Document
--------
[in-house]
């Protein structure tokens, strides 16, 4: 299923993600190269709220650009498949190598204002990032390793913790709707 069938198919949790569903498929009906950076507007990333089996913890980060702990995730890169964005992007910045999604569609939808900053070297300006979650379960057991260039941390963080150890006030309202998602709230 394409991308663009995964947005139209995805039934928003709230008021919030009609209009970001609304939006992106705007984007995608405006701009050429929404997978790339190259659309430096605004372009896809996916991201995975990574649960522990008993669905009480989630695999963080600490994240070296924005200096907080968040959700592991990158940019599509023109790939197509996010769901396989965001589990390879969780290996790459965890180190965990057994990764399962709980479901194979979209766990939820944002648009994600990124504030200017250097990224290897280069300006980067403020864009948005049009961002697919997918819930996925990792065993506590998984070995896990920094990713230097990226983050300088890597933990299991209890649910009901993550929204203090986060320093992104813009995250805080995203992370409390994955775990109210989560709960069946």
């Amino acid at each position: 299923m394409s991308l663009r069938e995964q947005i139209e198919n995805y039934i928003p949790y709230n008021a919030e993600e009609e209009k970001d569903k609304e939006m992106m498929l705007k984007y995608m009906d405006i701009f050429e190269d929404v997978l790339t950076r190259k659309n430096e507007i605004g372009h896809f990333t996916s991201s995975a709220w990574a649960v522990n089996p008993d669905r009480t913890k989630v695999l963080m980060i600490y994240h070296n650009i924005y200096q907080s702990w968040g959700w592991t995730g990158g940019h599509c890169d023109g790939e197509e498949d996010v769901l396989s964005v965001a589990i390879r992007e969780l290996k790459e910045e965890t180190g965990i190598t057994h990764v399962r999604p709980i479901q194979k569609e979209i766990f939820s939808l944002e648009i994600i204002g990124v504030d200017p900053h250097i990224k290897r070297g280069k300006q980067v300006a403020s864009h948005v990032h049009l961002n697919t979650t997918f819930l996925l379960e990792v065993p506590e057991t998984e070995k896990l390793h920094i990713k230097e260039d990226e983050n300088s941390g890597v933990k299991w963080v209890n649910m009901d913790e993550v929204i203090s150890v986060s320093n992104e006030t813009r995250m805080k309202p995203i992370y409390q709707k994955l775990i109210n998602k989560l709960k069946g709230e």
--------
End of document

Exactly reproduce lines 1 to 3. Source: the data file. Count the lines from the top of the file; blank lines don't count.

[in-house]
């Protein structure tokens, strides 16, 4: 299923993600190269709220650009498949190598204002990032390793913790709707 069938198919949790569903498929009906950076507007990333089996913890980060702990995730890169964005992007910045999604569609939808900053070297300006979650379960057991260039941390963080150890006030309202998602709230 394409991308663009995964947005139209995805039934928003709230008021919030009609209009970001609304939006992106705007984007995608405006701009050429929404997978790339190259659309430096605004372009896809996916991201995975990574649960522990008993669905009480989630695999963080600490994240070296924005200096907080968040959700592991990158940019599509023109790939197509996010769901396989965001589990390879969780290996790459965890180190965990057994990764399962709980479901194979979209766990939820944002648009994600990124504030200017250097990224290897280069300006980067403020864009948005049009961002697919997918819930996925990792065993506590998984070995896990920094990713230097990226983050300088890597933990299991209890649910009901993550929204203090986060320093992104813009995250805080995203992370409390994955775990109210989560709960069946």
């Amino acid at each position: 299923m394409s991308l663009r069938e995964q947005i139209e198919n995805y039934i928003p949790y709230n008021a919030e993600e009609e209009k970001d569903k609304e939006m992106m498929l705007k984007y995608m009906d405006i701009f050429e190269d929404v997978l790339t950076r190259k659309n430096e507007i605004g372009h896809f990333t996916s991201s995975a709220w990574a649960v522990n089996p008993d669905r009480t913890k989630v695999l963080m980060i600490y994240h070296n650009i924005y200096q907080s702990w968040g959700w592991t995730g990158g940019h599509c890169d023109g790939e197509e498949d996010v769901l396989s964005v965001a589990i390879r992007e969780l290996k790459e910045e965890t180190g965990i190598t057994h990764v399962r999604p709980i479901q194979k569609e979209i766990f939820s939808l944002e648009i994600i204002g990124v504030d200017p900053h250097i990224k290897r070297g280069k300006q980067v300006a403020s864009h948005v990032h049009l961002n697919t979650t997918f819930l996925l379960e990792v065993p506590e057991t998984e070995k896990l390793h920094i990713k230097e260039d990226e983050n300088s941390g890597v933990k299991w963080v209890n649910m009901d913790e993550v929204i203090s150890v986060s320093n992104e006030t813009r995250m805080k309202p995203i992370y409390q709707k994955l775990i109210n998602k989560l709960k069946g709230e």